starts, 36-18, 471.1 IP, 3.23 ERA, 345 K, and 87 BB (that’s 4K/BB).  This year, as he’s about to turn 32, he’s off
to a 3-0 start with 3.00 ERA, 7 IP per start, and 17 K to only 3 BB. 

 

The guy isn’t about to start fading, and when he does begin
to lose the ability to go deep into games (if he allows his manager to take him
out), I wouldn’t expect to see his numbers slip.  He’s as smart a pitcher as there is in the
game and his repertoire isn’t based solely on the ability to overpower guys.  Though he’s capable of blowing some doors
off, the guy can pitch more than just throw. 
He has a nasty cutter and sinker that allow him to keep the ball on the
ground and in the park.

 

After last night’s dominating performance he has exactly 200
career decisions and a nifty record of 134-66. That’s a .670 winning percentage
and obviously the guy isn’t slowing down at all.  In fact, from 2004-2008 his win totals are 8,
12, 16, 16, and 20.  He’s becoming a
better pitcher and winning more, even though the Blue Jays have averaged only 81.4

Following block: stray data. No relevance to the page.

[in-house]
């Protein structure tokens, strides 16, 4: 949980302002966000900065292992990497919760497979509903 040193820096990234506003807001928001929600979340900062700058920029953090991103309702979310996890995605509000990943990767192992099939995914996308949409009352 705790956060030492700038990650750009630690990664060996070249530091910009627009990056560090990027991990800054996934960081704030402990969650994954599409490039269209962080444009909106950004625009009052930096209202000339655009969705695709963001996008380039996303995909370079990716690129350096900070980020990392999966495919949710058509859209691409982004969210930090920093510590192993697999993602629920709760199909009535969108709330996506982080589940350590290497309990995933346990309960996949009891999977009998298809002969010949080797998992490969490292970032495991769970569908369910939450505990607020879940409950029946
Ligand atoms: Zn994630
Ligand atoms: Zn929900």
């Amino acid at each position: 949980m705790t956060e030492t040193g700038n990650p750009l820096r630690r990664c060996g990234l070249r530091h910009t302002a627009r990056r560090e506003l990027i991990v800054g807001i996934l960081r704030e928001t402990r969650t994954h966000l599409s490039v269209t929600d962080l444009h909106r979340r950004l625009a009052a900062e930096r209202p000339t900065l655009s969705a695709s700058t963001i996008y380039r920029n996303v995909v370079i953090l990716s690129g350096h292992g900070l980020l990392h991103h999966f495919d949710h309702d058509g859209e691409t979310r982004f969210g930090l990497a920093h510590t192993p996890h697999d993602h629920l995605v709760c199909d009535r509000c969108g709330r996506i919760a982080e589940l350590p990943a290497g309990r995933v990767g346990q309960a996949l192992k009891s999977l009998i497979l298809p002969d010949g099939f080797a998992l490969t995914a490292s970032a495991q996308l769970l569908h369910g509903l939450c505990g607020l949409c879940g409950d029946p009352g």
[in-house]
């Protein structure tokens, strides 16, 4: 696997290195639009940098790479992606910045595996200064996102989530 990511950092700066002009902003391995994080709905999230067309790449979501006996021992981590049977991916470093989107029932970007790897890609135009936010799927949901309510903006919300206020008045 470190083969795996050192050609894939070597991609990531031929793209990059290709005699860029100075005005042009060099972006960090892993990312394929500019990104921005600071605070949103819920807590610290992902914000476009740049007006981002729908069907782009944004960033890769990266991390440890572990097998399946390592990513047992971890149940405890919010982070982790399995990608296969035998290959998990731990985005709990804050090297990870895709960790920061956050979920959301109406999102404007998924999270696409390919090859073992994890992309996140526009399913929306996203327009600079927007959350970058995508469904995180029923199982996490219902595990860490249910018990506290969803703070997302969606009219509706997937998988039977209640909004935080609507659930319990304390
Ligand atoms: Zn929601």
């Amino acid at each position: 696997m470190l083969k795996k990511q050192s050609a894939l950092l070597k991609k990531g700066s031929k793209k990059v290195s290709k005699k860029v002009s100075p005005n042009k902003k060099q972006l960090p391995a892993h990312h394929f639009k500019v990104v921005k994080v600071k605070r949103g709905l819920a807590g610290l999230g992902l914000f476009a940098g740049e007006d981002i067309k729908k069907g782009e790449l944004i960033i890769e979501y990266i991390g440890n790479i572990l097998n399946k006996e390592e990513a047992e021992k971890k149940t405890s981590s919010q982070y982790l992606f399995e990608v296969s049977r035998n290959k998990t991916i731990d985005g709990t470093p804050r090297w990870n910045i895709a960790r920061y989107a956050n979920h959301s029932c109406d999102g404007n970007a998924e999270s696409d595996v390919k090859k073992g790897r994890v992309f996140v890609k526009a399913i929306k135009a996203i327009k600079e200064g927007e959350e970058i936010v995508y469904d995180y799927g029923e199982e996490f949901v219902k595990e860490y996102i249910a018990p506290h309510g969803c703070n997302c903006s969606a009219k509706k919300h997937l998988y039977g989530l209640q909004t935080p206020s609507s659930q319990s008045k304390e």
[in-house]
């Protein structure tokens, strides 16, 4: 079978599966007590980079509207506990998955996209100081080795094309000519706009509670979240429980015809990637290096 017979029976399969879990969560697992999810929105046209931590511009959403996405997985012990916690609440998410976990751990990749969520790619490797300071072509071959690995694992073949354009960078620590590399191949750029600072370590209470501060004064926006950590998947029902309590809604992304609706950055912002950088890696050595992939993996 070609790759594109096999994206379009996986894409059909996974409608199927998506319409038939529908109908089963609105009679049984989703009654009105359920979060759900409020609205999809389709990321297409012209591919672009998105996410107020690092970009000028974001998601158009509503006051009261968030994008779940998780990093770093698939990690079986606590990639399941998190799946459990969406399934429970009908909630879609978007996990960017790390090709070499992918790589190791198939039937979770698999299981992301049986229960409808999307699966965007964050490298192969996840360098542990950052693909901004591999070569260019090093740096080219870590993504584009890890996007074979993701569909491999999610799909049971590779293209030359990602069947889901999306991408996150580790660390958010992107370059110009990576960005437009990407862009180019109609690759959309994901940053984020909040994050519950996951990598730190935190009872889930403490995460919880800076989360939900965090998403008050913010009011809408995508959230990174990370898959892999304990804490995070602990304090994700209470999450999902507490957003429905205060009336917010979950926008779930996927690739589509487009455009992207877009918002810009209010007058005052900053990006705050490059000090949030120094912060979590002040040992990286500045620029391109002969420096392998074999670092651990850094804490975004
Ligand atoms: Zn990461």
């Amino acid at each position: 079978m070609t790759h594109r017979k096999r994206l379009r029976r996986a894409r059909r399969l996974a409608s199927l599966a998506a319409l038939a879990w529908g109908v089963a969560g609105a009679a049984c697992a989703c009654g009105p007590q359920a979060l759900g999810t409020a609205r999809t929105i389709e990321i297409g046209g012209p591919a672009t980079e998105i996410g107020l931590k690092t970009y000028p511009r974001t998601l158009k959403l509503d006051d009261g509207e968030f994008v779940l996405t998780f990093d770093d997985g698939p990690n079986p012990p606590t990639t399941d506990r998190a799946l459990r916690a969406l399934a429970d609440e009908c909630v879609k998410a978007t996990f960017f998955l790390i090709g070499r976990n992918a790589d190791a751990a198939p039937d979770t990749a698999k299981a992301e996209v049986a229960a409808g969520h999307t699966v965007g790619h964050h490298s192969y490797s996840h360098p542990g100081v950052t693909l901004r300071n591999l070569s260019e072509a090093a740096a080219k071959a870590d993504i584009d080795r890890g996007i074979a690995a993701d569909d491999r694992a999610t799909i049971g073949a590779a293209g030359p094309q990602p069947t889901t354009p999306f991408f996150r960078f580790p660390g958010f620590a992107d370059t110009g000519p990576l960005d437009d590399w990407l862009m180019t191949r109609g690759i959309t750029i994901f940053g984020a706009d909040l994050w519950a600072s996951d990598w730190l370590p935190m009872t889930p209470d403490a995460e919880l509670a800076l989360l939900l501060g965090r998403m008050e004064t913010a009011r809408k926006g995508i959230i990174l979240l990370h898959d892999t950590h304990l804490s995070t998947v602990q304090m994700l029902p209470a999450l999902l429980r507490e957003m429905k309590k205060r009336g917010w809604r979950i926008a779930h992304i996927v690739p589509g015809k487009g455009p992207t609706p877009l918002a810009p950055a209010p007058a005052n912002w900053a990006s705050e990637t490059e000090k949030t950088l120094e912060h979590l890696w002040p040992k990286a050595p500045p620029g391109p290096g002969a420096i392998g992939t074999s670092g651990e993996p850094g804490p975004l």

wins in his ten years.  The team is
essentially a .500 club, yet he wins two out of every three starts. 

 

If he can get to 15 wins this year (he could have 5 before
April ends) and can average that over an additional five years, followed by 10
a year until he’s 40 he will be at 251 career wins.  That puts him in the neighborhood of Bob
Gibson (251) and Jack Morris (254).  A
few more seasons of 18-20 wins and he’ll approach 270.  If he keeps his win percentage where it
currently sits he is among the ranks of Christy Mathewson, Babe Ruth, and Lefty
Grove, with only Pedro Martinez and Johan Santana as contemporaries in the same
group.

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Roy is
appreciated and respected because of his toughness, reliability, and
willingness to take the ball and not let it go until the job is done.  That reliability, however, has led to a bit
of a ho-hum nature about his dominance. 
CC Sabathia was beatified for “putting his career on the line” when he
went deep into games start after start last September, willing the Brewers into
the playoffs.  Such a Herculean effort
must be unmatched in modern day baseball, right?  Let’s see.

 

2008

Starts

CG

IP

IP per start

W-L

ERA

CC (Cle/Mil)

35

10

253

≈7.1

17-10